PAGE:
Comments on writing papers: You will want to take notes… ***Many took this as an opportunity to weigh the relative

merits of NCR and to argue both for and against it. While noone was penalized for this, in the future I want you to know that I am asking you not merely to do a pro/contra essay, but to take a position and to argue for that position. You can learn a lot from doing this. (Recall my history paper on slavery). 1. Avoid posing questions in essays, especially rhetorical questions that you think make your point. (Many do this to avoid explicitly stating a point that they cannot properly clarify). So, people are saying “If A then B” …but who in their right mind wants B… and then they stop. Or, sometimes people would try to argue for NCR by asking, “Who are we to judge?” Very ineffective. Especially since we spent several days looking at argumentative essays that aimed at answering this question: We are rational creatures with a responsibility to do so. Often this just amounts to footstomping rather than arguing. Finish your argument by arguing, not by posting a question. Your job in expository essays is to answer questions, not pose them. Don’t assume entailments are obvious. Spell them out. This is not to say that posing questions cannot be used as an effective literary device. It can, but it takes time to acquire this skill and more often than not, at this level question posing usually amounts to footstomping. So, if I circled a question mark and wrote “avoid” that is what I am getting at. 2. Avoid and/or and both/and device, from/through etc. An entire philosophical point can be made or broken rest or fall at times depending on the proper use of a preposition. Leave this linguistic device to lawyers. Choose the word that is most fitting to your point and go with it. 3. Non-sequitur = does not follow. This does not mean “I disagree with what you said” but rather that it is not established by what you said before. 4. Internet sources: be careful. I give you texts to evaluate terms. Wikipedia is notoriously imprecise for doing what it is we are engaged in in this class. 5. Avoid stream of consciousness writing. What do I mean by this? Just putting down whatever next comes to mind and not knowing where your paper is going. Think before you write. Plan. Make an outline of your argument and execute it. Composing a philosophical essay in the stream of consciousness usually leads to contradicting oneself.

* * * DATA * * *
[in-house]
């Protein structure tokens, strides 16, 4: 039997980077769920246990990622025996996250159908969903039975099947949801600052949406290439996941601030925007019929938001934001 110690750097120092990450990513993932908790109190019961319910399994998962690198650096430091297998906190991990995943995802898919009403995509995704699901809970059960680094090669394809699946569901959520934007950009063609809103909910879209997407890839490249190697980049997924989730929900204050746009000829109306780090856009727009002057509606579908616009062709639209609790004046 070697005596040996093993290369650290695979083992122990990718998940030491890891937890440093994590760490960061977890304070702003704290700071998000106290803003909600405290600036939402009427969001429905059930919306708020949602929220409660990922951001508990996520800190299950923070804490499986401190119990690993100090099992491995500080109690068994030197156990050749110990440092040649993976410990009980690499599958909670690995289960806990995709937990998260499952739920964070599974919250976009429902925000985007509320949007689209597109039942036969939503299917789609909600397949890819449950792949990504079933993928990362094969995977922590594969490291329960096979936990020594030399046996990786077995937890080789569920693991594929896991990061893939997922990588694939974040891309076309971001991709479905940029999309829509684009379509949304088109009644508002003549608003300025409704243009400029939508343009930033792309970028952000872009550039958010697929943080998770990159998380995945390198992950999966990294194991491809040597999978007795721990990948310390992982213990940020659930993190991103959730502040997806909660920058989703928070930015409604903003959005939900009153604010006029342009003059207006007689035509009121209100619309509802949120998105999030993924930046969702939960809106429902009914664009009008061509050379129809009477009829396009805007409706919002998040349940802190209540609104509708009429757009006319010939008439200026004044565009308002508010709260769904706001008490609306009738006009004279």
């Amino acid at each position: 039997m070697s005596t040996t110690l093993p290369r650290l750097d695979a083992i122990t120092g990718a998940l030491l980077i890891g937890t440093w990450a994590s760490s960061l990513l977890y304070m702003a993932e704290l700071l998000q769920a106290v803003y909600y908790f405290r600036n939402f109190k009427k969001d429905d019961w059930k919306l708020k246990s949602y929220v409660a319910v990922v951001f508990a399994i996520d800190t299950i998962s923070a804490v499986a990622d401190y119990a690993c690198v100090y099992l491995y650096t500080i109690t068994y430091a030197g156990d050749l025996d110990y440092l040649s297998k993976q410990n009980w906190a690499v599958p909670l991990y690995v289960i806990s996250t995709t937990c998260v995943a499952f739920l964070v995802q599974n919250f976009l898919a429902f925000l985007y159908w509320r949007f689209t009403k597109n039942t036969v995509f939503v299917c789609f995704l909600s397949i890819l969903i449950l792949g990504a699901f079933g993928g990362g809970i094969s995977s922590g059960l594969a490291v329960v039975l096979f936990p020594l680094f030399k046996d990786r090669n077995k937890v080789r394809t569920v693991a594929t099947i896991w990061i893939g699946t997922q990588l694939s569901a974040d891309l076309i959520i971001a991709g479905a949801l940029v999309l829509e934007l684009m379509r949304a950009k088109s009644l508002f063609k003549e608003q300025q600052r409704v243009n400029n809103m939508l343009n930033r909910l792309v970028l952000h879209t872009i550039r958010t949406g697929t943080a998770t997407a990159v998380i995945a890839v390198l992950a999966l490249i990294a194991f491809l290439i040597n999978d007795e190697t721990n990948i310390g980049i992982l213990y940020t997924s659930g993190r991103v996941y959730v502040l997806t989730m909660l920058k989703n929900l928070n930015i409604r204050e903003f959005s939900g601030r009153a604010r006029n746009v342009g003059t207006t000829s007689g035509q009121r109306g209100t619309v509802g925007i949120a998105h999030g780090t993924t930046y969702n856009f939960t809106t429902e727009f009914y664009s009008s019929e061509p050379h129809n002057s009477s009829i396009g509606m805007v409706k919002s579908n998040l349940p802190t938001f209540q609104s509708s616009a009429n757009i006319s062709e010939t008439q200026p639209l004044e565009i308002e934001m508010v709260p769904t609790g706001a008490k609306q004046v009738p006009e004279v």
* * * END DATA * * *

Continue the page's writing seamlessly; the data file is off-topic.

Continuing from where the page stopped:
6. A line with a check mark means “good point.” 7. Take note of my comments. If something is unclear or you wish to discuss it, I am happy to do so. I have office hours and am available by appointment—and only one students has taken advantage of this thus far. 8. What about my grade? If I got a ‘C’ is it still mathematically possible for me to get an ‘A’? YES. I triangulate grades at the close of the semester, leaving it possible for you to still do well in the class. 9. Note: Only arguments can be valid or invalid in the technical and primary sense of valid. Only propositions can be true or untrue. So, don’t say “The argument is true” or “The argument is false” because arguments contain multiple assertions, and sometimes some of them are true and others false. 10. Regard this as a learning experience. If I didn’t care about you as students I would not bother to take the time to correct you. But I do care, and I want you to improve. So, take the comments seriously and use them to improve your writing.

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